You see, I've never been an organ or tissue donor. When I was in high school, my dad lost the majority of one of his kidneys to cancer. I was terrified that there would be a day when I'd be asked to surrender a kidney to him. I knew I'd want to say NO! but he's my dad, and there lies the complication. I lived in fear that I'd have to make that choice someday. So, the idea of someone harvesting my organs and my eye tissue in some sterile environment upon my death just weirds me out. My brain can accept the idea of cremation easier than the idea of donating my organs. Why? I don't know. It's one of those things. "You're dead. Why do you care?," people will say. Well, yeah, I'll be dead, but it's the idea of it.

I deliberated, I had an entire conversation about it in my head. And still, there was my pen, hovering above the checkbox on Question #3: Give Life!

Click, click, click... the conflicting thoughts were knocking about in my head like billiard balls. Give Life! After an eternity, my pen made contact with the paper. I checked the box. I've never checked the box and part of me couldn't believe that I had. What was the tipping point, you may wonder? I thought of that young woman in the ambulance and I thought of myself. To save my life, medical personnel might need to cut me open, carve me up, perform surgery-- do whatever it takes to save me. I may even need an organ someday. Who knows? The little pink dot that will appear on my new drivers license says that if I were beyond saving, I can save someone else. I checked the box in black ink: I'm now an organ and tissue donor.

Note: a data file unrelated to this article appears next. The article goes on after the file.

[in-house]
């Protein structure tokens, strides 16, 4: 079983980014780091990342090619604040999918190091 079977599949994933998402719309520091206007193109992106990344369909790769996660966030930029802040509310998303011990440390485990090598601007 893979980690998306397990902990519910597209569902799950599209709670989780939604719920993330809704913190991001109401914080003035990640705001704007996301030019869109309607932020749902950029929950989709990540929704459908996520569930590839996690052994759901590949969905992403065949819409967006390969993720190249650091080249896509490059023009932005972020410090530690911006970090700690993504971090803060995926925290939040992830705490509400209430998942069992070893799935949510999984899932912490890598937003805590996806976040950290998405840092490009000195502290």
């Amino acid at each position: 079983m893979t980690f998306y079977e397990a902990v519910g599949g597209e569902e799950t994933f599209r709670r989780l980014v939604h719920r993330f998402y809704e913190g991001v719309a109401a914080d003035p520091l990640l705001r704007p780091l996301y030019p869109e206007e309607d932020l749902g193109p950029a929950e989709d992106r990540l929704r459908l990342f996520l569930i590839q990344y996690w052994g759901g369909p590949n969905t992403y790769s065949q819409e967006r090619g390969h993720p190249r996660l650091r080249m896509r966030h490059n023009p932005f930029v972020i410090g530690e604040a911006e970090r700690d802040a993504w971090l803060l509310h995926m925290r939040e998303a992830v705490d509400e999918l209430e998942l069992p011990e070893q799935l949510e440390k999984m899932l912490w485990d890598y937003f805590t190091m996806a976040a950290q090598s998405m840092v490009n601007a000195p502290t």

Copyright 2009 by KLiedle
Photo credit: 'elegant death' by Rodrigo Adonis

Tuesday, November 3, 2009

Beware The Fan: A Brief History, A Fateful Encounter

As long as there has been a Hollywood, there have been fans. Some are harmless, sure. They're just starry-eyed regular folks whose hearts palpitate whenever they see someone of celebrity status. They might get to talk to that person [i.e. "I love your work," "I'm your biggest fan ever!,"], shake that person's hand or ask for an autograph, but whatever that moment entails, the fan will remember for years to come and the celebrity, will more than likely forget entirely.

Then, there are the crazies. Who can forget John Hinkley, Jr.'s attempt to impress actress Jodie Foster by trying to assassinate Ronald Reagan in 1981? There are stalkers that fantasize about marrying their favorite celebrity--like 53-year-old Mark McLeod who was convinced that Miley Cyrus was destined to be his bride. Then there are those like Emily Leatherman who apparently dedicated her life to seeking out John Cusack until an unfortunate restraining order and subsequent arrest. [In October 2008, she accepted a plea deal consisting of mandatory psychiatric counseling and 5 years probation.] The "crazed #1 fan" spilled over into fiction in classic fashion with Stephen King's creation of Annie Wilkes in Misery.